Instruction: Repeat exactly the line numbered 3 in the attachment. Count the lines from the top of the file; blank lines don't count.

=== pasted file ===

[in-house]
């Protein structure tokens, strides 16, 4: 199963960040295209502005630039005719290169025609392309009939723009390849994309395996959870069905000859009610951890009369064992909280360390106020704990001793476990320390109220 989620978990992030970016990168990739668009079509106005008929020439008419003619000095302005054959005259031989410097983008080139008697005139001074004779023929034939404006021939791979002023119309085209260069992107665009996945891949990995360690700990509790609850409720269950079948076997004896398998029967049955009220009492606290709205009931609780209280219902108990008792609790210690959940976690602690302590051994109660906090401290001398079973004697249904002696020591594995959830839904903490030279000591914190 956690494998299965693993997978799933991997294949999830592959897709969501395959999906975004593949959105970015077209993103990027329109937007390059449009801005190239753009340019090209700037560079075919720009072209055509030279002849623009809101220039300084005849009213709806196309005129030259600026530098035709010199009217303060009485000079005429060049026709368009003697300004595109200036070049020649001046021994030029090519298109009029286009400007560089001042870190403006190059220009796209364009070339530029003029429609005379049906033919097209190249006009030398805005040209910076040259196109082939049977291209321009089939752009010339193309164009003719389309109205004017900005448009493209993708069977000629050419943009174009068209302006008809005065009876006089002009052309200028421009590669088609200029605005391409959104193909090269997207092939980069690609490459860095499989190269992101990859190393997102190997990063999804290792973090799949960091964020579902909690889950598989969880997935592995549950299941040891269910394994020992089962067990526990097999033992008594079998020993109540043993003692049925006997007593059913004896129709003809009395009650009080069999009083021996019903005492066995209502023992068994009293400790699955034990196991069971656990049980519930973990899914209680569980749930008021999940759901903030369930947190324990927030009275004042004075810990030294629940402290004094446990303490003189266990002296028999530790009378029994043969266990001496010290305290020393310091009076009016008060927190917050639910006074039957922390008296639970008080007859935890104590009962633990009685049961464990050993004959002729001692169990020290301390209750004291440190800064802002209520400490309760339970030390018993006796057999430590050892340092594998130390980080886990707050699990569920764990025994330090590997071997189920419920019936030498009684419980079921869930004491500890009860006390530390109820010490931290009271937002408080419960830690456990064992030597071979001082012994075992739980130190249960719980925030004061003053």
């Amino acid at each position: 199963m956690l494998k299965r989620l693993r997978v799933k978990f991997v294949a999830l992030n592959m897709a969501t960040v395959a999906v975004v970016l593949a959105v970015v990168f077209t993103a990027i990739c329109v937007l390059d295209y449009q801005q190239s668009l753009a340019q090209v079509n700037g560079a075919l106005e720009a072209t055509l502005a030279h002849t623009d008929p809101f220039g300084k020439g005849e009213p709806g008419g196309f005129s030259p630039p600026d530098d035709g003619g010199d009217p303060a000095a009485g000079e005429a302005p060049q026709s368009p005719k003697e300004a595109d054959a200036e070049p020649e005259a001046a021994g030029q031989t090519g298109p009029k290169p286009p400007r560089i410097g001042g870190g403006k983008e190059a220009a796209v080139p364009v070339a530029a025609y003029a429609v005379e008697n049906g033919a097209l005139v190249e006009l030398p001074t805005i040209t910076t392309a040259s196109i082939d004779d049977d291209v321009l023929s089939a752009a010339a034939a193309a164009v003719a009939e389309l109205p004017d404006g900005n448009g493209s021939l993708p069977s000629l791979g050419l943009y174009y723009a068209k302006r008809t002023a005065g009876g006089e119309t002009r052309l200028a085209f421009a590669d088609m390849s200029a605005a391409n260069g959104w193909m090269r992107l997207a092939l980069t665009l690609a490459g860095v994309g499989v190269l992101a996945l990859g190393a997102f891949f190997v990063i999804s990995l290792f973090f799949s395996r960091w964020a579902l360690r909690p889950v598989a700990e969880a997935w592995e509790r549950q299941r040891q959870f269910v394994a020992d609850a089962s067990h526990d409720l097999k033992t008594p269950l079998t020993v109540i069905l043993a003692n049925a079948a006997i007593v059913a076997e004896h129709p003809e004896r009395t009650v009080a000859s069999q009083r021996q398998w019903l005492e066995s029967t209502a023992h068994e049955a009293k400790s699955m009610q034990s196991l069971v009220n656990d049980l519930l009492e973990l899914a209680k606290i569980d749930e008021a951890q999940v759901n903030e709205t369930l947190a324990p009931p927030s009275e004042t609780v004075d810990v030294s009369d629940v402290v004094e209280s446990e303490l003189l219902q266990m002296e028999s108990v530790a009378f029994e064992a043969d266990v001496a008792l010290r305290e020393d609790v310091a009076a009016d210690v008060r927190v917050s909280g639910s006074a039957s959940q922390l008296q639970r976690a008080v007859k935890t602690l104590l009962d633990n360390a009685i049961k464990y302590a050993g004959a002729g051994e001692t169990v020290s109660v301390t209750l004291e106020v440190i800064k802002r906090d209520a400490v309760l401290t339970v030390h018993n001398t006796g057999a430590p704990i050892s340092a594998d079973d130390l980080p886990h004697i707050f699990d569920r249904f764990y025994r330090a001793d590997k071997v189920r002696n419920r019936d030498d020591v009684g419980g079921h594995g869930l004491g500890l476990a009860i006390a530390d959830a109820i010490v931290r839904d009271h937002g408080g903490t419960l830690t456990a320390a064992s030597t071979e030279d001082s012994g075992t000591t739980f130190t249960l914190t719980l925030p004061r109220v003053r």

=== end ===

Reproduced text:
């Amino acid at each position: 199963m956690l494998k299965r989620l693993r997978v799933k978990f991997v294949a999830l992030n592959m897709a969501t960040v395959a999906v975004v970016l593949a959105v970015v990168f077209t993103a990027i990739c329109v937007l390059d295209y449009q801005q190239s668009l753009a340019q090209v079509n700037g560079a075919l106005e720009a072209t055509l502005a030279h002849t623009d008929p809101f220039g300084k020439g005849e009213p709806g008419g196309f005129s030259p630039p600026d530098d035709g003619g010199d009217p303060a000095a009485g000079e005429a302005p060049q026709s368009p005719k003697e300004a595109d054959a200036e070049p020649e005259a001046a021994g030029q031989t090519g298109p009029k290169p286009p400007r560089i410097g001042g870190g403006k983008e190059a220009a796209v080139p364009v070339a530029a025609y003029a429609v005379e008697n049906g033919a097209l005139v190249e006009l030398p001074t805005i040209t910076t392309a040259s196109i082939d004779d049977d291209v321009l023929s089939a752009a010339a034939a193309a164009v003719a009939e389309l109205p004017d404006g900005n448009g493209s021939l993708p069977s000629l791979g050419l943009y174009y723009a068209k302006r008809t002023a005065g009876g006089e119309t002009r052309l200028a085209f421009a590669d088609m390849s200029a605005a391409n260069g959104w193909m090269r992107l997207a092939l980069t665009l690609a490459g860095v994309g499989v190269l992101a996945l990859g190393a997102f891949f190997v990063i999804s990995l290792f973090f799949s395996r960091w964020a579902l360690r909690p889950v598989a700990e969880a997935w592995e509790r549950q299941r040891q959870f269910v394994a020992d609850a089962s067990h526990d409720l097999k033992t008594p269950l079998t020993v109540i069905l043993a003692n049925a079948a006997i007593v059913a076997e004896h129709p003809e004896r009395t009650v009080a000859s069999q009083r021996q398998w019903l005492e066995s029967t209502a023992h068994e049955a009293k400790s699955m009610q034990s196991l069971v009220n656990d049980l519930l009492e973990l899914a209680k606290i569980d749930e008021a951890q999940v759901n903030e709205t369930l947190a324990p009931p927030s009275e004042t609780v004075d810990v030294s009369d629940v402290v004094e209280s446990e303490l003189l219902q266990m002296e028999s108990v530790a009378f029994e064992a043969d266990v001496a008792l010290r305290e020393d609790v310091a009076a009016d210690v008060r927190v917050s909280g639910s006074a039957s959940q922390l008296q639970r976690a008080v007859k935890t602690l104590l009962d633990n360390a009685i049961k464990y302590a050993g004959a002729g051994e001692t169990v020290s109660v301390t209750l004291e106020v440190i800064k802002r906090d209520a400490v309760l401290t339970v030390h018993n001398t006796g057999a430590p704990i050892s340092a594998d079973d130390l980080p886990h004697i707050f699990d569920r249904f764990y025994r330090a001793d590997k071997v189920r002696n419920r019936d030498d020591v009684g419980g079921h594995g869930l004491g500890l476990a009860i006390a530390d959830a109820i010490v931290r839904d009271h937002g408080g903490t419960l830690t456990a320390a064992s030597t071979e030279d001082s012994g075992t000591t739980f130190t249960l914190t719980l925030p004061r109220v003053r």